August was filled with family trips, strategy meetings, and new writer training. In one way or another, I’ve spent a lot of time away from my daily workflow to build both relationships and intent.
Content Ping is changing course–by the end of October, we’ll be integrated with content26.com. Content26 is updating our website and our marketing process. After months of reading about content strategy, I’m starting to feel confident about my ability to actually strategize. And after far too long to admit, I’m just starting to understand how to talk about what we do at work with my Midwestern family in a way that doesn’t result in immediate glazing over on everyone’s part.
As with most things in life, the key to strategy (and relationships, I suppose) is figuring out how to connect concepts to something concrete. The key is, in a word: storytelling.
Content marketing companies write at great length about brand storytelling. I read so many blog posts about storytelling that I’m a little disgusted with myself for writing this one. But the idea just wouldn’t quit, so I’m doing it anyway.
We instruct our writers, perhaps not insistently enough, to create a narrative when they write product descriptions. In our fantasy, every product description should become something more than a collection of facts without sliding down the slippery slope of marketing content.
The description should tell a story about the product. But the story should be nonfiction. It should highlight the actual abilities of the product and the actual needs of a consumer who might use it, not fancy technology terms dreamed up by marketing departments, greenwashing claims, and the joyous emotional responses brands hope their customers will have.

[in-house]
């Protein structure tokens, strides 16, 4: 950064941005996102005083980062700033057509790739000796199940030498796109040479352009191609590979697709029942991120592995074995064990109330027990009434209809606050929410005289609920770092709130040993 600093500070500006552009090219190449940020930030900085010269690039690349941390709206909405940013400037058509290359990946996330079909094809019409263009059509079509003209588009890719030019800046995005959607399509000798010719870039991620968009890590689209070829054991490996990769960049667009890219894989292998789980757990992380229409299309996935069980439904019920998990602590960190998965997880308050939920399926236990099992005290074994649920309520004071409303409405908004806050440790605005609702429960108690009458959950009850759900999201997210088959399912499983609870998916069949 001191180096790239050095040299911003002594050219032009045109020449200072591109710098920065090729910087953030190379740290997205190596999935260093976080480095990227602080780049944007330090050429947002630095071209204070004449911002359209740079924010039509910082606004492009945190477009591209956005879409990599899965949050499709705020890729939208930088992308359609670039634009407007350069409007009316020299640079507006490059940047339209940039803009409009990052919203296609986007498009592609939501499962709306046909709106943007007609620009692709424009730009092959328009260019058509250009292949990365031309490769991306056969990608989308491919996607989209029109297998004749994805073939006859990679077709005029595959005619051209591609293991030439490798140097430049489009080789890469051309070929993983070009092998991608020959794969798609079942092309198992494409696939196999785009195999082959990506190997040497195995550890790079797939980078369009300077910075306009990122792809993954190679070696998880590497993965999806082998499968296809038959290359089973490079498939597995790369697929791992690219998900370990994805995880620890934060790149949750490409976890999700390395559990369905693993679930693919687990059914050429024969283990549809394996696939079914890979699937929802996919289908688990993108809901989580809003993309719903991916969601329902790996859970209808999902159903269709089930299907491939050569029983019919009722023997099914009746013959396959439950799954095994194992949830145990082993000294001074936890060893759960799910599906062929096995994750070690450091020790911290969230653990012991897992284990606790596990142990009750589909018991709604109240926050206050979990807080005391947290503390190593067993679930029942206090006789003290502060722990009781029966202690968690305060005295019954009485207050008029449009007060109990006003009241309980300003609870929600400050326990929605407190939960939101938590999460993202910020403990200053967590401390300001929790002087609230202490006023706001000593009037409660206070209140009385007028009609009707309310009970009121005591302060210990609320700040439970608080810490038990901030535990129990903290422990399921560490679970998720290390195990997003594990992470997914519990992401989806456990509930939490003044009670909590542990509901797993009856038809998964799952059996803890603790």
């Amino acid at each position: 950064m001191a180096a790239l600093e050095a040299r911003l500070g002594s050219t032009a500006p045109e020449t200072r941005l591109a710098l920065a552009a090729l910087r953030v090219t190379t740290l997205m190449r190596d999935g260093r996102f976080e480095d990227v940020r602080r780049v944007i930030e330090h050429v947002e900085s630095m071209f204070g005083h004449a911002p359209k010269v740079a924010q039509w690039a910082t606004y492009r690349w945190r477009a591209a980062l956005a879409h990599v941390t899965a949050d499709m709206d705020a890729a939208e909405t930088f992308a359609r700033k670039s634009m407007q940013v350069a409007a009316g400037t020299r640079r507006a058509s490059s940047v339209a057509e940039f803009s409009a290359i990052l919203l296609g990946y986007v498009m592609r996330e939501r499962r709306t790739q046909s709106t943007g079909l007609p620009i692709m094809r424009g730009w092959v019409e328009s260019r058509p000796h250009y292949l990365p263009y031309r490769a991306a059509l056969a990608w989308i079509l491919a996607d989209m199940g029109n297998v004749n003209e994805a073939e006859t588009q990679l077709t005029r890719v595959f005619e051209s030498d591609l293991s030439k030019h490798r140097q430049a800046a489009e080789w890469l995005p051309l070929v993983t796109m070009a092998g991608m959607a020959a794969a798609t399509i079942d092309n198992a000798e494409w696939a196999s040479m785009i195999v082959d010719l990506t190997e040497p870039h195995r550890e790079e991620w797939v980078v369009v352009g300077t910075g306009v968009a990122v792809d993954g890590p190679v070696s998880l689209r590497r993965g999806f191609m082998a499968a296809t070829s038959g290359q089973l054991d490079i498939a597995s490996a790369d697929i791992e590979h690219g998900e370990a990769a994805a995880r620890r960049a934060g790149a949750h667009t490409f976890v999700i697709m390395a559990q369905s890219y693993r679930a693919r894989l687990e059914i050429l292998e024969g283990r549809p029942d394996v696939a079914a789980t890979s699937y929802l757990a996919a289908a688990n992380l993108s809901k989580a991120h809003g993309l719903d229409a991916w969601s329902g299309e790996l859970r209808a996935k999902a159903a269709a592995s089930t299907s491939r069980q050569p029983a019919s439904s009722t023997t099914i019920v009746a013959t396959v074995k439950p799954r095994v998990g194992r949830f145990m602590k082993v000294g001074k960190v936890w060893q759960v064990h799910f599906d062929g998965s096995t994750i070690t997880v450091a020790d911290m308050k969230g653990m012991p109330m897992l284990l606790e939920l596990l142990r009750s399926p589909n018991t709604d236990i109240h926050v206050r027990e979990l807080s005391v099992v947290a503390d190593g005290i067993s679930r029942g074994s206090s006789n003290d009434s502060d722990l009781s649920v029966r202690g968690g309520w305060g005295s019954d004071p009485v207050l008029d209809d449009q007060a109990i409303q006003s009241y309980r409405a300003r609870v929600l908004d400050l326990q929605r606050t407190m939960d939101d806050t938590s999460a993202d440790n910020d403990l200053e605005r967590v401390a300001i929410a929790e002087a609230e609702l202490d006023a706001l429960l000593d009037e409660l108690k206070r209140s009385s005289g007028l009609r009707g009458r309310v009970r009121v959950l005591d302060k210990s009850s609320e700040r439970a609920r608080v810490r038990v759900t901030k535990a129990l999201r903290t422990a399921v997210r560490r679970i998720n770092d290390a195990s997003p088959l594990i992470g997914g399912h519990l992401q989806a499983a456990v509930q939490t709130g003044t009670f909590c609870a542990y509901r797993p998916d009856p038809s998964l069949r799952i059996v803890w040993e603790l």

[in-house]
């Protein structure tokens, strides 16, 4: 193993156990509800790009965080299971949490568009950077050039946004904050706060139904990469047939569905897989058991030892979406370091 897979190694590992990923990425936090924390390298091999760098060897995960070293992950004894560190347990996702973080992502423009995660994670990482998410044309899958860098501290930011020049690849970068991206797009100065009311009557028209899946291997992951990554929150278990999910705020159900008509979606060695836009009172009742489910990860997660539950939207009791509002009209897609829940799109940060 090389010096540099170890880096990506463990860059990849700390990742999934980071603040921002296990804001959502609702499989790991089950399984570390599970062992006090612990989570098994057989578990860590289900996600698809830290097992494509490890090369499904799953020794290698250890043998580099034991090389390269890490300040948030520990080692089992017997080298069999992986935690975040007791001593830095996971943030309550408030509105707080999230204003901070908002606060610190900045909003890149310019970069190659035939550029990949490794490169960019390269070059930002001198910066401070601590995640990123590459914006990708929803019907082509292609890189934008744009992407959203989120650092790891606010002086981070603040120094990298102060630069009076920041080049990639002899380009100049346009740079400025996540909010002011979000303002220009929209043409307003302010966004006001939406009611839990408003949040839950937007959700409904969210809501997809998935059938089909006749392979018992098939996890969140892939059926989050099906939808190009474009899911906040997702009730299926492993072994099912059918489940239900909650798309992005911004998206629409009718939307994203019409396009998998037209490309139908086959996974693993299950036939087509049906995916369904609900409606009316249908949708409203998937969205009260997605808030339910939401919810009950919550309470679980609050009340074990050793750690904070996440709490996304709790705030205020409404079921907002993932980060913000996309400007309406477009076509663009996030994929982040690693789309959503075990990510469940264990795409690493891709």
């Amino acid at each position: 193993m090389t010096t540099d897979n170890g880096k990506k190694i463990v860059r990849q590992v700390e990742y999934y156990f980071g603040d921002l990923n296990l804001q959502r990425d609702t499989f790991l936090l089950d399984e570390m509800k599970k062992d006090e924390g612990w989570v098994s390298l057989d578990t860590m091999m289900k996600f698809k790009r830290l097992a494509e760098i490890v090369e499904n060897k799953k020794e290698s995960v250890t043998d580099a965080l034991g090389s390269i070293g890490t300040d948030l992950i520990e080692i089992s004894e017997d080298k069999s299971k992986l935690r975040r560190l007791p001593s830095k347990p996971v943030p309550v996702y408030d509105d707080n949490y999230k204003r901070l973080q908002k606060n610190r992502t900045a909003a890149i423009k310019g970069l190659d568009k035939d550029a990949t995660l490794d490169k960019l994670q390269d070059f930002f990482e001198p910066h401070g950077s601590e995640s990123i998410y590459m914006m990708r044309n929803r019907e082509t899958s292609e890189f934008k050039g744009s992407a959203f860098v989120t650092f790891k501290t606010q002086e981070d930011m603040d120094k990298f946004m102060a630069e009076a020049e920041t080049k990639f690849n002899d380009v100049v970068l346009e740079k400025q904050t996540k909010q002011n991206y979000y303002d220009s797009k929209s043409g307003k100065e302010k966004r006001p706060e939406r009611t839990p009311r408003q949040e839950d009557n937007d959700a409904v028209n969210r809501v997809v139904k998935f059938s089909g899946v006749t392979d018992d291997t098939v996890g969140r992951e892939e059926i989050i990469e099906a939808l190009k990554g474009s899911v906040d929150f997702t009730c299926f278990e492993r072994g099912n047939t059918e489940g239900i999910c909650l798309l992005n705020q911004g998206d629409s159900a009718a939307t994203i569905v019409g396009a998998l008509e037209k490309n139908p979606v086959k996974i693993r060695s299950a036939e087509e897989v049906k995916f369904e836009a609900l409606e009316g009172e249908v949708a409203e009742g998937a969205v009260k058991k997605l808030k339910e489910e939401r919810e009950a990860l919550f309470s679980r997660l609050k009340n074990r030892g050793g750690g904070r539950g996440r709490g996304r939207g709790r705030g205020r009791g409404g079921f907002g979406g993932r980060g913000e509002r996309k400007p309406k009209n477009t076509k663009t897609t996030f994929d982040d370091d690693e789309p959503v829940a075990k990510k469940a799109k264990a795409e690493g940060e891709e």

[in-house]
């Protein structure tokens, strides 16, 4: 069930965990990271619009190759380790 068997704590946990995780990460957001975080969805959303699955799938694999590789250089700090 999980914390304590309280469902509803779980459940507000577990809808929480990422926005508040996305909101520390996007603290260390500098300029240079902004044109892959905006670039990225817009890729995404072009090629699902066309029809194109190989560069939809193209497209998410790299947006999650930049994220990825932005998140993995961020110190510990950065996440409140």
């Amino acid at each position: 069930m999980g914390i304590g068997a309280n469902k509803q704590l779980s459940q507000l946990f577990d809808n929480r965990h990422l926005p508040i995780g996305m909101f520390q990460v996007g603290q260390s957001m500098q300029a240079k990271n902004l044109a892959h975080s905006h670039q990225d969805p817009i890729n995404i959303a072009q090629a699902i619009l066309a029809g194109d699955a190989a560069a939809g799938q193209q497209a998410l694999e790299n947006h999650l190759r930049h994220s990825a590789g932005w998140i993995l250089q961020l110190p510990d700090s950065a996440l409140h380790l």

When a cousin told my mother, at our yearly family picnic in Ohio, “I’m a business systems analyst,” I started tuning out. But my mother, ever more outgoing, asked what she actually did during her workdays. Five minutes later, I could imagine what my business systems analyst cousin’s work life was like. Maybe next year I’ll answer the inevitable question with an explanation that doesn’t even use the phrase “content merchandising.”
Telling a story brings something from the abstract to the concrete. (Even products are abstract when they’re sold in a virtual setting.)
That’s why the narrative in the description is important. It’s why Orange Is the New Black, a show not without significant problems, is successful. It’s why saying, “these puzzle pieces interlock easily and stay fastened, so you can turn the completed puzzle into a sturdy display piece” is better than saying, “this 3D puzzle is made with Easy Click technology.”
And telling a story using basic, commonly understood words, instead of neologisms created to snazz up a variation of the same electronic device we’ve been using for 10 years, connects the concrete–the product, fictional show, or buzzword job title–to the consumer (or viewer, or listener).
Telling a story isn’t just for brands, performers, or grandparents. It’s for everyone.